Macrophotography of Soap Bubbles

Michael Reese Much

Bethlehem, Pennsylvania, USA

For centuries, soap bubbles have been one of the most popular toys—they are fascinating and mysterious. They are marketed in various forms—from the basic bottle of soap bubbles for children to catnip scented bubbles for cats to chase around.

Upon closer examination, they are filled with swirling rainbows of color—chaos at its most beautiful. These interference patterns are caused by light bouncing into and out of the walls of the bubble.

I won’t go into the physics of soap bubble interference patterns in this article—I’ll provide some links to references at the end of this article. What I will describe here is my setup for photographing small sections of soap bubbles with digital cameras.

I had known how to photograph soap bubbles for many years and had done some tests using 35mm color transparency film. But testing with film was very time-consuming and costly. Digital imaging made testing and shooting soap bubbles much more practical and accessible—there is immediate feedback during the test (rather than going back and forth to a photolab while watching your bank account grow smaller) plus the freedom to shoot hundreds of images of these chaotic patterns.

There are many published formulae for concocting all manner of soap bubble solutions, but I prefer to use the tried and true solutions—off-the-shelf toy soap bubbles.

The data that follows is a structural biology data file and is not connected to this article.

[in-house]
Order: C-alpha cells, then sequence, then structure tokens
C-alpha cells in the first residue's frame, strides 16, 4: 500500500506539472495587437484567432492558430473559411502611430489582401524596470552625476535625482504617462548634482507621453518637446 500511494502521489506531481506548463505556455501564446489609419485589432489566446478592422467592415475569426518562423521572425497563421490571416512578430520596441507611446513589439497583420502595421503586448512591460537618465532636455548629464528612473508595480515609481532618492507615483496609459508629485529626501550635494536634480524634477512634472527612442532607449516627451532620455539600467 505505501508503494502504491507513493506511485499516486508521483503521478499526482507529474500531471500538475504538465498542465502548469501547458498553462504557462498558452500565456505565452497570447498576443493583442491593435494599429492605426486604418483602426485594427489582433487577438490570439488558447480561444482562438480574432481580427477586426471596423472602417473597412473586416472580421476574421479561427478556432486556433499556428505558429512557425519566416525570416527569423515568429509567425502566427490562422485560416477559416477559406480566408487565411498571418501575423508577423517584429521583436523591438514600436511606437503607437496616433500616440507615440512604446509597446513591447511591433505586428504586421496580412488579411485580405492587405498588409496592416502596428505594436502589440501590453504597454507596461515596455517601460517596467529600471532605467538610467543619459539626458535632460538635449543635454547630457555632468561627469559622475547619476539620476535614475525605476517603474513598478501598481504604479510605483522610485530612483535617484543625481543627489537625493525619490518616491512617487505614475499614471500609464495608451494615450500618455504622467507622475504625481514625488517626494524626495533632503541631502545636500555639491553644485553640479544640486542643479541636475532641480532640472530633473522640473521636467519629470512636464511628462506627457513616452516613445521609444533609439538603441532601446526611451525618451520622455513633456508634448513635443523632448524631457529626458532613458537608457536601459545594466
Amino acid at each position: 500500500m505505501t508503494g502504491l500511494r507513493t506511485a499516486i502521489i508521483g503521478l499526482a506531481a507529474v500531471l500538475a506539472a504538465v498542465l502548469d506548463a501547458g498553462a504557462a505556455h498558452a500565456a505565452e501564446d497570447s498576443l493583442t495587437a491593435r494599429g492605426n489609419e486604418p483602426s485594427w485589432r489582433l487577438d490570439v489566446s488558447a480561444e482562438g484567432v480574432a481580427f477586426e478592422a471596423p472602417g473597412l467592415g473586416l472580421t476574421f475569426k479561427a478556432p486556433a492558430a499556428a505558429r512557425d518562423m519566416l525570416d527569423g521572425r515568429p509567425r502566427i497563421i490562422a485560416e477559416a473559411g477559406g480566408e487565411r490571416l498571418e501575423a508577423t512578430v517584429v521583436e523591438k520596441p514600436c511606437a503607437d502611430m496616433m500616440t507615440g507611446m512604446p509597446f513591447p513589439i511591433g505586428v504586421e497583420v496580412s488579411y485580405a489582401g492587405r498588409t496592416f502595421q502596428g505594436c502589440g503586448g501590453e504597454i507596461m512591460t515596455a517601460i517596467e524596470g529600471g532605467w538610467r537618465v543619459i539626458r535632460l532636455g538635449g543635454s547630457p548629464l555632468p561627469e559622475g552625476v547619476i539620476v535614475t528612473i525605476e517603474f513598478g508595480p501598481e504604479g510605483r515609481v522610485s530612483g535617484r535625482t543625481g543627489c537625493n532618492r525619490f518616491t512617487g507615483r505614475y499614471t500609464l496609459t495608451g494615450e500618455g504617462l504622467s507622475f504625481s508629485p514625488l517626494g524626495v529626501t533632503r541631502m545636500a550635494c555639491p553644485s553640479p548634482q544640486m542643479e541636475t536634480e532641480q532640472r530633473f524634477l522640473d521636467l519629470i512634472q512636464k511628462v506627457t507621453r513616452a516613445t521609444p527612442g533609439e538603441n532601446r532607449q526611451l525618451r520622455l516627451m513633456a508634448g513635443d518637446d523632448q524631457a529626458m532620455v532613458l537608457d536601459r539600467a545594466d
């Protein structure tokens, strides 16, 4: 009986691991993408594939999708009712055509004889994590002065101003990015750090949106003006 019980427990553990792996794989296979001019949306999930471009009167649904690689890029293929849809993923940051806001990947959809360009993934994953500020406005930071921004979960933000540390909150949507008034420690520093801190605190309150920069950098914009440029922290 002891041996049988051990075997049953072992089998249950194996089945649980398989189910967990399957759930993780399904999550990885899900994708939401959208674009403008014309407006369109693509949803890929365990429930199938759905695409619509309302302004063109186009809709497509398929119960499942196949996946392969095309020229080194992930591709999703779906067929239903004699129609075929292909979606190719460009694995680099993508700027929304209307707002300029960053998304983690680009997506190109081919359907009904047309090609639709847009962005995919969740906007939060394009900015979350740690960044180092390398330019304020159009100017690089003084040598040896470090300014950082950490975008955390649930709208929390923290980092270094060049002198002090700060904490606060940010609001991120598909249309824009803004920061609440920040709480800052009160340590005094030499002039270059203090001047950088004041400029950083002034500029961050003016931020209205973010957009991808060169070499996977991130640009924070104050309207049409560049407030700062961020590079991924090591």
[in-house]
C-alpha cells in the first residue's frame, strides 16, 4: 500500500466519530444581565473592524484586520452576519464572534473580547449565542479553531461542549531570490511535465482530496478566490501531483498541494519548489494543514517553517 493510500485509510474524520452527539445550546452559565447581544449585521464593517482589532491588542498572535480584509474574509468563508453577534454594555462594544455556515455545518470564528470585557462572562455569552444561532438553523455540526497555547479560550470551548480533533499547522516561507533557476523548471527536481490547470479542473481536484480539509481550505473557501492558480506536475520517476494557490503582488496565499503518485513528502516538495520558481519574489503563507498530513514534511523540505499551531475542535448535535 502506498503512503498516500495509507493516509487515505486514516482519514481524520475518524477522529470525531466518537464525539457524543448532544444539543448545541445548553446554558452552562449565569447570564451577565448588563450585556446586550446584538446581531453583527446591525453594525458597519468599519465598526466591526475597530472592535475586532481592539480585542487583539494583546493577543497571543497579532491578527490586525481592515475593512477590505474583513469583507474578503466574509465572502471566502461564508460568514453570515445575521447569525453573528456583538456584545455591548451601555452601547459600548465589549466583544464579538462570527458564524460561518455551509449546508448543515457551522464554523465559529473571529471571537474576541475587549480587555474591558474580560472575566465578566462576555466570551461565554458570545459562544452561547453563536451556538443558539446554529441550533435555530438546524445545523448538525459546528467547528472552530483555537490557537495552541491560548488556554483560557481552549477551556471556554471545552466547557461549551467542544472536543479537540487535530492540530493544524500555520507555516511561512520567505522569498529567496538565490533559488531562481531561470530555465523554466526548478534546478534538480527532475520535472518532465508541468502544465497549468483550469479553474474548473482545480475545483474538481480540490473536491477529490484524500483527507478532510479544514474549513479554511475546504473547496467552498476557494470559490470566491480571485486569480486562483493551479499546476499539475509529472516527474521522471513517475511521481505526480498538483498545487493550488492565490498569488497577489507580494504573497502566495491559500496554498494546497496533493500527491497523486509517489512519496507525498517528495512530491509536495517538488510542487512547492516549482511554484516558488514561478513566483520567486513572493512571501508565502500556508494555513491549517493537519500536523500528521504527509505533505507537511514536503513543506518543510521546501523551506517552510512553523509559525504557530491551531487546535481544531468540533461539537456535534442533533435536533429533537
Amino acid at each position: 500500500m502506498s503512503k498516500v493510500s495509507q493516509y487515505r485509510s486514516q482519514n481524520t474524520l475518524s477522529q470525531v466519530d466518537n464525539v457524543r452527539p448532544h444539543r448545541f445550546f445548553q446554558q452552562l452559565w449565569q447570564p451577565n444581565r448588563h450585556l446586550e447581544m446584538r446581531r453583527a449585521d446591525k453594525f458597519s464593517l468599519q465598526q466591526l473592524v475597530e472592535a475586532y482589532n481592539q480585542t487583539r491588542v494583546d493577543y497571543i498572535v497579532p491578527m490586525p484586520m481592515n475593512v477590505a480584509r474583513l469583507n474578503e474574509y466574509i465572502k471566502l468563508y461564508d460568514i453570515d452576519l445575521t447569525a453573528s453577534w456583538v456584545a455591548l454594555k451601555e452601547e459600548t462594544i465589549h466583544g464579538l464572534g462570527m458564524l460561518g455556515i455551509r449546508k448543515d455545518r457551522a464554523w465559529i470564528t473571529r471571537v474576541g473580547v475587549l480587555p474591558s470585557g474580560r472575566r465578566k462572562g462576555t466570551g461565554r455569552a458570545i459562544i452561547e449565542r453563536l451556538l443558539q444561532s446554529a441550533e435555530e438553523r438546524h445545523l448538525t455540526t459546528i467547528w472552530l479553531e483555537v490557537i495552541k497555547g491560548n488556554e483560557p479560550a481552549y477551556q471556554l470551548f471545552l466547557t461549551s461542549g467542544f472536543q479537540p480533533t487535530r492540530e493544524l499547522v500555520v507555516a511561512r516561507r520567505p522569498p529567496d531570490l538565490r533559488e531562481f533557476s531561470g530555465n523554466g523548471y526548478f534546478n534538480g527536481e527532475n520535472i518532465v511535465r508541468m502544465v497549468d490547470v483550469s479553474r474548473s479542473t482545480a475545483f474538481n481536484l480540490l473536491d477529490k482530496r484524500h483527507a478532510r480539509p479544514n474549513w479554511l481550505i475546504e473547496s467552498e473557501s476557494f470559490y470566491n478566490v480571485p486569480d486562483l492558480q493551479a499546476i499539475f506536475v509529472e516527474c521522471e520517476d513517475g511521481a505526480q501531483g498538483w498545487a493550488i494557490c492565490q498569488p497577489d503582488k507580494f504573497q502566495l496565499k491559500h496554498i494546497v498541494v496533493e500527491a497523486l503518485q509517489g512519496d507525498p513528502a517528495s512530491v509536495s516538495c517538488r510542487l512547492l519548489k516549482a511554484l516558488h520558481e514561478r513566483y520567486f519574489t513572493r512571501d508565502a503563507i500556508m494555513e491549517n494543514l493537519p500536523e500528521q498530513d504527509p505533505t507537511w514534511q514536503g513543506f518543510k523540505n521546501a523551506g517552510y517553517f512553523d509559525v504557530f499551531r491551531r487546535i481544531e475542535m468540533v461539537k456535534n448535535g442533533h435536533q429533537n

I had first tried the following techniques about six years ago and decided to revisit the process and refine it. Back then I was getting a bubble with a life of about 40 seconds. This time I decided to take the stock bubble solution and add 20% Glycerin to prolong the life of the bubble by reducing evaporation. In these tests I was getting a bubble with a life of 3 to 4 minutes.

To photograph bubbles, one needs a flat or “sheet” bubble to address the issue of depth of field in macrophotography. I found a 4x5 inch sheet bubble was a practical working size, and constructed a 4x5 inch frame on an arm wrapped in foam rubber.

The foam loads up with the soap solution to extend the life of the bubble by feeding the soap solution into the top of the bubble by gravity, thereby constantly recharging it.

The frame is mounted on a light stand, with a tank filled with the soap solution resting below it in a tray. The tank is raised up around the frame and slowly withdrawn, leaving a large (and very wet) bubble in the frame.

The photographic setup looks like this:

The camera is aimed and pre-focused on the bubble area of the frame. The camera should be set to manual focus and a small aperture should be used to maximize depth of field. The Manual shooting mode should be used so that the shutter speed and f-stop can be tested and pre-set. The White Balance should also be pre-set to agree with the color temperature of the flash. If AUTO White Balance were to be used, variations in the color of the bubble’s interference pattern would constantly skew the color balance.